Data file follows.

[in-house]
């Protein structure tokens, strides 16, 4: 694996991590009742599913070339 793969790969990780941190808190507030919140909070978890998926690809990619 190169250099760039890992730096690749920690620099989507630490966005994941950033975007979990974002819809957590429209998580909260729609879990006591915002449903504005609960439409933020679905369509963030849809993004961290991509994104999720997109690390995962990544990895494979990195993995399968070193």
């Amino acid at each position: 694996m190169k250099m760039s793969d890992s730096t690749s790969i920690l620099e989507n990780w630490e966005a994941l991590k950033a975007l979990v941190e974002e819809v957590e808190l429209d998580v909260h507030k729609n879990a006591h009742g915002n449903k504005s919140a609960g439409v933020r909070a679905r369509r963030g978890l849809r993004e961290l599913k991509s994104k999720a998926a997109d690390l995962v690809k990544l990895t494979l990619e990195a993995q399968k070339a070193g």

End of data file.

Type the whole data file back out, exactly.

[in-house]
């Protein structure tokens, strides 16, 4: 694996991590009742599913070339 793969790969990780941190808190507030919140909070978890998926690809990619 190169250099760039890992730096690749920690620099989507630490966005994941950033975007979990974002819809957590429209998580909260729609879990006591915002449903504005609960439409933020679905369509963030849809993004961290991509994104999720997109690390995962990544990895494979990195993995399968070193």
């Amino acid at each position: 694996m190169k250099m760039s793969d890992s730096t690749s790969i920690l620099e989507n990780w630490e966005a994941l991590k950033a975007l979990v941190e974002e819809v957590e808190l429209d998580v909260h507030k729609n879990a006591h009742g915002n449903k504005s919140a609960g439409v933020r909070a679905r369509r963030g978890l849809r993004e961290l599913k991509s994104k999720a998926a997109d690390l995962v690809k990544l990895t494979l990619e990195a993995q399968k070339a070193g």